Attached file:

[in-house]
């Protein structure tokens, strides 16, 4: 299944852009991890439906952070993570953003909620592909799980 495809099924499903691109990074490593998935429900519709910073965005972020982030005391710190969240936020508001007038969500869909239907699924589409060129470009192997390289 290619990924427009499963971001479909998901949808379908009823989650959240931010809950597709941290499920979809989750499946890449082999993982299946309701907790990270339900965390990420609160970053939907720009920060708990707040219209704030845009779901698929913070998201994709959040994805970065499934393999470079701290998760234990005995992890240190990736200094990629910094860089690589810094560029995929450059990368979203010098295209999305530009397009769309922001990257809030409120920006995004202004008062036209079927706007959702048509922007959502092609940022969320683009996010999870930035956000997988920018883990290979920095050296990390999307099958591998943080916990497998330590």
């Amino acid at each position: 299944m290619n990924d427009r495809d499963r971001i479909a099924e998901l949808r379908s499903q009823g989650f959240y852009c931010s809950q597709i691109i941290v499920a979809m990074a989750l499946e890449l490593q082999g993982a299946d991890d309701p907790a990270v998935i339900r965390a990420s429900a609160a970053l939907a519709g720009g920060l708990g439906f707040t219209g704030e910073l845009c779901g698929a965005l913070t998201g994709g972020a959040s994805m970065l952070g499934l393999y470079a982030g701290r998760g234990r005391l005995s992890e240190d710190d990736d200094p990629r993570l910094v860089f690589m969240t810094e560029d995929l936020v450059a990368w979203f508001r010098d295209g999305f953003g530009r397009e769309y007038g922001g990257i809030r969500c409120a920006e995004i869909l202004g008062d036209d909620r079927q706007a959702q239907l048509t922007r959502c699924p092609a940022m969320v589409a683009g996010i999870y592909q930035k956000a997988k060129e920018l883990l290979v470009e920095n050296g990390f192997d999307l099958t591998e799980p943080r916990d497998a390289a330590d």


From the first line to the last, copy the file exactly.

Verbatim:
[in-house]
């Protein structure tokens, strides 16, 4: 299944852009991890439906952070993570953003909620592909799980 495809099924499903691109990074490593998935429900519709910073965005972020982030005391710190969240936020508001007038969500869909239907699924589409060129470009192997390289 290619990924427009499963971001479909998901949808379908009823989650959240931010809950597709941290499920979809989750499946890449082999993982299946309701907790990270339900965390990420609160970053939907720009920060708990707040219209704030845009779901698929913070998201994709959040994805970065499934393999470079701290998760234990005995992890240190990736200094990629910094860089690589810094560029995929450059990368979203010098295209999305530009397009769309922001990257809030409120920006995004202004008062036209079927706007959702048509922007959502092609940022969320683009996010999870930035956000997988920018883990290979920095050296990390999307099958591998943080916990497998330590």
């Amino acid at each position: 299944m290619n990924d427009r495809d499963r971001i479909a099924e998901l949808r379908s499903q009823g989650f959240y852009c931010s809950q597709i691109i941290v499920a979809m990074a989750l499946e890449l490593q082999g993982a299946d991890d309701p907790a990270v998935i339900r965390a990420s429900a609160a970053l939907a519709g720009g920060l708990g439906f707040t219209g704030e910073l845009c779901g698929a965005l913070t998201g994709g972020a959040s994805m970065l952070g499934l393999y470079a982030g701290r998760g234990r005391l005995s992890e240190d710190d990736d200094p990629r993570l910094v860089f690589m969240t810094e560029d995929l936020v450059a990368w979203f508001r010098d295209g999305f953003g530009r397009e769309y007038g922001g990257i809030r969500c409120a920006e995004i869909l202004g008062d036209d909620r079927q706007a959702q239907l048509t922007r959502c699924p092609a940022m969320v589409a683009g996010i999870y592909q930035k956000a997988k060129e920018l883990l290979v470009e920095n050296g990390f192997d999307l099958t591998e799980p943080r916990d497998a390289a330590d």